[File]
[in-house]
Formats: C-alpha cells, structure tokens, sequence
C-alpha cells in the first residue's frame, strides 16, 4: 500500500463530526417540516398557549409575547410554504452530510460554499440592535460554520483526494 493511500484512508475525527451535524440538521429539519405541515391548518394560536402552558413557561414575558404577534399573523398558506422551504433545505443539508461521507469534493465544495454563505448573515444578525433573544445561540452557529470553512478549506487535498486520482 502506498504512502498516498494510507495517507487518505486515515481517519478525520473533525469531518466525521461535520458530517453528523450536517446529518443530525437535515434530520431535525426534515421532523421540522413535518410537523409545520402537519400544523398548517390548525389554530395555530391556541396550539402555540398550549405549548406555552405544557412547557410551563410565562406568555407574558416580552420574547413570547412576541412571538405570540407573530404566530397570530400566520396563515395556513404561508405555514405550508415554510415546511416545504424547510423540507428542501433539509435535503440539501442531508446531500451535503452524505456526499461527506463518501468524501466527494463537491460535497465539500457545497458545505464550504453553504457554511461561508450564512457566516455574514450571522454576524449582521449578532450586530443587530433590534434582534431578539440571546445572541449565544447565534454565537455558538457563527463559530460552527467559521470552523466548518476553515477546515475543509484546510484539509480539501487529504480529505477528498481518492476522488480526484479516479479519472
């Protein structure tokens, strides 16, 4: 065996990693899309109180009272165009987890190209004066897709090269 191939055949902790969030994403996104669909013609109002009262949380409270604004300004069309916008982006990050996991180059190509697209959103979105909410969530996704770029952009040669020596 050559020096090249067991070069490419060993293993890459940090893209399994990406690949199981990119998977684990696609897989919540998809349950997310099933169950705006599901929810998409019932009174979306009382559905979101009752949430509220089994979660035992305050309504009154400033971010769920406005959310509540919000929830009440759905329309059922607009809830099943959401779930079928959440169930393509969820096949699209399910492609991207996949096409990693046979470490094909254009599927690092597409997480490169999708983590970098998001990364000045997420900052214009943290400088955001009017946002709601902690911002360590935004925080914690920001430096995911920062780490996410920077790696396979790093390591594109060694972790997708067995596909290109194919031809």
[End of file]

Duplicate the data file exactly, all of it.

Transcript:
[in-house]
Formats: C-alpha cells, structure tokens, sequence
C-alpha cells in the first residue's frame, strides 16, 4: 500500500463530526417540516398557549409575547410554504452530510460554499440592535460554520483526494 493511500484512508475525527451535524440538521429539519405541515391548518394560536402552558413557561414575558404577534399573523398558506422551504433545505443539508461521507469534493465544495454563505448573515444578525433573544445561540452557529470553512478549506487535498486520482 502506498504512502498516498494510507495517507487518505486515515481517519478525520473533525469531518466525521461535520458530517453528523450536517446529518443530525437535515434530520431535525426534515421532523421540522413535518410537523409545520402537519400544523398548517390548525389554530395555530391556541396550539402555540398550549405549548406555552405544557412547557410551563410565562406568555407574558416580552420574547413570547412576541412571538405570540407573530404566530397570530400566520396563515395556513404561508405555514405550508415554510415546511416545504424547510423540507428542501433539509435535503440539501442531508446531500451535503452524505456526499461527506463518501468524501466527494463537491460535497465539500457545497458545505464550504453553504457554511461561508450564512457566516455574514450571522454576524449582521449578532450586530443587530433590534434582534431578539440571546445572541449565544447565534454565537455558538457563527463559530460552527467559521470552523466548518476553515477546515475543509484546510484539509480539501487529504480529505477528498481518492476522488480526484479516479479519472
């Protein structure tokens, strides 16, 4: 065996990693899309109180009272165009987890190209004066897709090269 191939055949902790969030994403996104669909013609109002009262949380409270604004300004069309916008982006990050996991180059190509697209959103979105909410969530996704770029952009040669020596 050559020096090249067991070069490419060993293993890459940090893209399994990406690949199981990119998977684990696609897989919540998809349950997310099933169950705006599901929810998409019932009174979306009382559905979101009752949430509220089994979660035992305050309504009154400033971010769920406005959310509540919000929830009440759905329309059922607009809830099943959401779930079928959440169930393509969820096949699209399910492609991207996949096409990693046979470490094909254009599927690092597409997480490169999708983590970098998001990364000045997420900052214009943290400088955001009017946002709601902690911002360590935004925080914690920001430096995911920062780490996410920077790696396979790093390591594109060694972790997708067995596909290109194919031809």